All of them were pitifully tame affairs. They got off, in some ways, in that the Lennon AGM had no fans at it … but still, I doubt that they would have been put under any real pressure. Neither will the one across town.
There are ways to move a board. Withholding money is one of them.
But their directors already have much of that for this season and talk of boycotting the Leverkusen friendly isn’t going to get it done.
The only time that ours was genuinely shaken during the Lennon year was when fans protested the team after the League Cup disgrace. That disturbed people inside Celtic, and although they played tough to the media they were really rattled.
I’m not advocating that any more than I was then; I understood, though, why fans who had been completely shut out of the process were furious. Our club, to its immense credit, changed that when it introduced the fan media schemes which have been an excellent way of giving the supporters a chance to question the powers-that-be.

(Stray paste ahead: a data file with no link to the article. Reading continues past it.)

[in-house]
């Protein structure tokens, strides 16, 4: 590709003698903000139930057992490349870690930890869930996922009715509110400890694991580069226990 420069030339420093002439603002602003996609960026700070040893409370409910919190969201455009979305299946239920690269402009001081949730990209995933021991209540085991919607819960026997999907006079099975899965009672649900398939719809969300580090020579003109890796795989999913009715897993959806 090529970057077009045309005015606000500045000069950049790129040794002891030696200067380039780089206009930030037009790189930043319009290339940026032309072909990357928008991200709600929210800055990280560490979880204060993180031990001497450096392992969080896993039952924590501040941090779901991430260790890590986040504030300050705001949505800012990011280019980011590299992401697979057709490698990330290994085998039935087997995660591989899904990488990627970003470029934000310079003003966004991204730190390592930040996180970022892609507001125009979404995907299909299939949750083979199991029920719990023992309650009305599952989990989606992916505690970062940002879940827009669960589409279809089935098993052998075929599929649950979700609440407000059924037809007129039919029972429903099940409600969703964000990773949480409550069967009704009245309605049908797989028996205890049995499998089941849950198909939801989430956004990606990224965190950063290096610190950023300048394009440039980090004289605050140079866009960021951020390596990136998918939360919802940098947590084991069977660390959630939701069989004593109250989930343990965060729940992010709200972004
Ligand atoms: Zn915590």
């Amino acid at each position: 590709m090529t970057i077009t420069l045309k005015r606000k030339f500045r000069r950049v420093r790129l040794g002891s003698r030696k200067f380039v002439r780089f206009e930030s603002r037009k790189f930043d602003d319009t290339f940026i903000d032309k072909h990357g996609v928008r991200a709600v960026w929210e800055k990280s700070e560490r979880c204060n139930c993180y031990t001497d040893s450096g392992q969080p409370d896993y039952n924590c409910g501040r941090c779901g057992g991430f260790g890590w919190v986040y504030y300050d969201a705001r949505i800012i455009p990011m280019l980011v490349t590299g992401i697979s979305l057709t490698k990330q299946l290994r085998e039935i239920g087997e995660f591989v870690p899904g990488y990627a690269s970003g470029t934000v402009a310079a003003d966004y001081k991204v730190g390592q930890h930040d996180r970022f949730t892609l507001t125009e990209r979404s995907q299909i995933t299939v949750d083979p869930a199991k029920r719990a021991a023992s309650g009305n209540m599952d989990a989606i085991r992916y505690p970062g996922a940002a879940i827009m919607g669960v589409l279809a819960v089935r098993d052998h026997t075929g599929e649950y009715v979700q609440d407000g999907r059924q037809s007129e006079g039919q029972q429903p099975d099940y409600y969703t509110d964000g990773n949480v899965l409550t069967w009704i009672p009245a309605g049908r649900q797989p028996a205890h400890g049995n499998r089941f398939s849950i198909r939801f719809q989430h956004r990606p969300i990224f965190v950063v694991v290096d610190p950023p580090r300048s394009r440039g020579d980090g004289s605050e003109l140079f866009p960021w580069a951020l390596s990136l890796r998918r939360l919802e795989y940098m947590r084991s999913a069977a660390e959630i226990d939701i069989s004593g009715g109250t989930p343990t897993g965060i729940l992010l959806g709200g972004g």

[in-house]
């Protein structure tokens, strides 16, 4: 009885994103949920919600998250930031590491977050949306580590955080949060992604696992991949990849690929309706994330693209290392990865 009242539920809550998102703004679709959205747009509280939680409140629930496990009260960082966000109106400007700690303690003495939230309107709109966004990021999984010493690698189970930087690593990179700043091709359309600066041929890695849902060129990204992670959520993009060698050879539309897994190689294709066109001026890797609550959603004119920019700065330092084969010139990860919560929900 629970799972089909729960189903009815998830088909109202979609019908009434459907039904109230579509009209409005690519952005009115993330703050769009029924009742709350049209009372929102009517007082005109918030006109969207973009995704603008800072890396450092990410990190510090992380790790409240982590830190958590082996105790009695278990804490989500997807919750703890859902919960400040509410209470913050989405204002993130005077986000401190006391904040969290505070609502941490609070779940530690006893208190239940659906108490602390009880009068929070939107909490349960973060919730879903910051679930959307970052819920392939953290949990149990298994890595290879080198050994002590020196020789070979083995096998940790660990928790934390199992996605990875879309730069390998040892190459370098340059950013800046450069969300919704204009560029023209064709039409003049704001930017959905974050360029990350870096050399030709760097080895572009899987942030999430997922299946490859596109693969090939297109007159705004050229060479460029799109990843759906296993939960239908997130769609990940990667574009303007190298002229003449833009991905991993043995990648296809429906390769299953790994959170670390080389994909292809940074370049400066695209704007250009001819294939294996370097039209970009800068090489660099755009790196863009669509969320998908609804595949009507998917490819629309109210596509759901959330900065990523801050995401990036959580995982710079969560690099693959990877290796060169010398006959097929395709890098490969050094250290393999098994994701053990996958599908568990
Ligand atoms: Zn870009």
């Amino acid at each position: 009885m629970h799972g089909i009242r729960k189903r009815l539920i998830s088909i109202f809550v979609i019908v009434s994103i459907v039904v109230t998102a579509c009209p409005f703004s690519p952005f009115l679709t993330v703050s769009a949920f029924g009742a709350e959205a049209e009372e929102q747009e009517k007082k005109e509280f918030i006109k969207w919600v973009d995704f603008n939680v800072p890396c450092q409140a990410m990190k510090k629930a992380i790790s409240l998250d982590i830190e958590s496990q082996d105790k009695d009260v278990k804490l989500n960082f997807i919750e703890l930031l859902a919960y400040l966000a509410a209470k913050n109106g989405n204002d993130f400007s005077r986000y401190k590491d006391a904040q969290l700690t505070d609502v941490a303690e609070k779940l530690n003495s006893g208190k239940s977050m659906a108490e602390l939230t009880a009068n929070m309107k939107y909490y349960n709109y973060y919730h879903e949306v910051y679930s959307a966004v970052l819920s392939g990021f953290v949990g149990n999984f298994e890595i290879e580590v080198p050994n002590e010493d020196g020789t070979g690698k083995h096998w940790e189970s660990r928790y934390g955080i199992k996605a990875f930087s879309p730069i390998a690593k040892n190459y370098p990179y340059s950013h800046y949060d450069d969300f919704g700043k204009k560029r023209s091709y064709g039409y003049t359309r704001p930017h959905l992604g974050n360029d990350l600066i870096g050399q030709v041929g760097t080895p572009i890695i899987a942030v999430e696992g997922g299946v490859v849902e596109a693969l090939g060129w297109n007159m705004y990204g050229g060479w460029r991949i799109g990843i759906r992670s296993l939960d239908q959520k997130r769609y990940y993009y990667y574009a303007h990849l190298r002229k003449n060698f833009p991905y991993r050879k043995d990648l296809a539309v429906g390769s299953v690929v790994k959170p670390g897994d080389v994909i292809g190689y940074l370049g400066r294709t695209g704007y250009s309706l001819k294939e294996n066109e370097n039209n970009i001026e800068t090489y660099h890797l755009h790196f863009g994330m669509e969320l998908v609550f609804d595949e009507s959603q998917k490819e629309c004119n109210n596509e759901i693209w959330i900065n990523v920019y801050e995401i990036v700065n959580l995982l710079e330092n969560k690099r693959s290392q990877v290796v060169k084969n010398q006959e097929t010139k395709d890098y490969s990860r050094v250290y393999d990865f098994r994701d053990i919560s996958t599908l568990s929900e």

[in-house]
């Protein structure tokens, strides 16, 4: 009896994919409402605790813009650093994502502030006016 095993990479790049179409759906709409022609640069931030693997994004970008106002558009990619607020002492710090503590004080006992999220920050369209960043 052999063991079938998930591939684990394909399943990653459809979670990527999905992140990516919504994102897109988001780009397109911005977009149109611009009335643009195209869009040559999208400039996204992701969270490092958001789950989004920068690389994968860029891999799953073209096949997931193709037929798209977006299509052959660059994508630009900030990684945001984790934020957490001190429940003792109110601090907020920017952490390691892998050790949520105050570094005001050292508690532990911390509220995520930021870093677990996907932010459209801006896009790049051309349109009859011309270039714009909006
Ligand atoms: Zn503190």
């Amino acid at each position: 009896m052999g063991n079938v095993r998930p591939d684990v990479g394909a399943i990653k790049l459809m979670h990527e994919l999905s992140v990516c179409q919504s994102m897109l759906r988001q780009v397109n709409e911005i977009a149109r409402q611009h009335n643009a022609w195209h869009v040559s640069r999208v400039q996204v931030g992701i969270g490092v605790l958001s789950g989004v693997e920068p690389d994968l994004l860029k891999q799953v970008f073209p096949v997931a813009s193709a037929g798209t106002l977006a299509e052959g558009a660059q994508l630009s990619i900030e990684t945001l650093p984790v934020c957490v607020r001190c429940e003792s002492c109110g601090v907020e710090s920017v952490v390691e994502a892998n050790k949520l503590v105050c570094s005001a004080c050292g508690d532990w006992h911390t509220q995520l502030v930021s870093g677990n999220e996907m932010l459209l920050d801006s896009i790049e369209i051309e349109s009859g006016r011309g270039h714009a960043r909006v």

Our club learned from the mistakes of that year, and the fans feel as if they have a voice which is taken seriously now. That has benefited everyone at the club. There is next to no chance of that with their fans; even the main shareholder’s organisation has turned on them, and the “official media partners” want the manager shown the door.
Chris Evans’ wailing fan summed up her angry feelings perhaps best with this killer line. “It is the rude awakening that our belief in you is based on nothing but lies that you’ve been selling us … It’s like a kid finding out that Santa isn’t real.”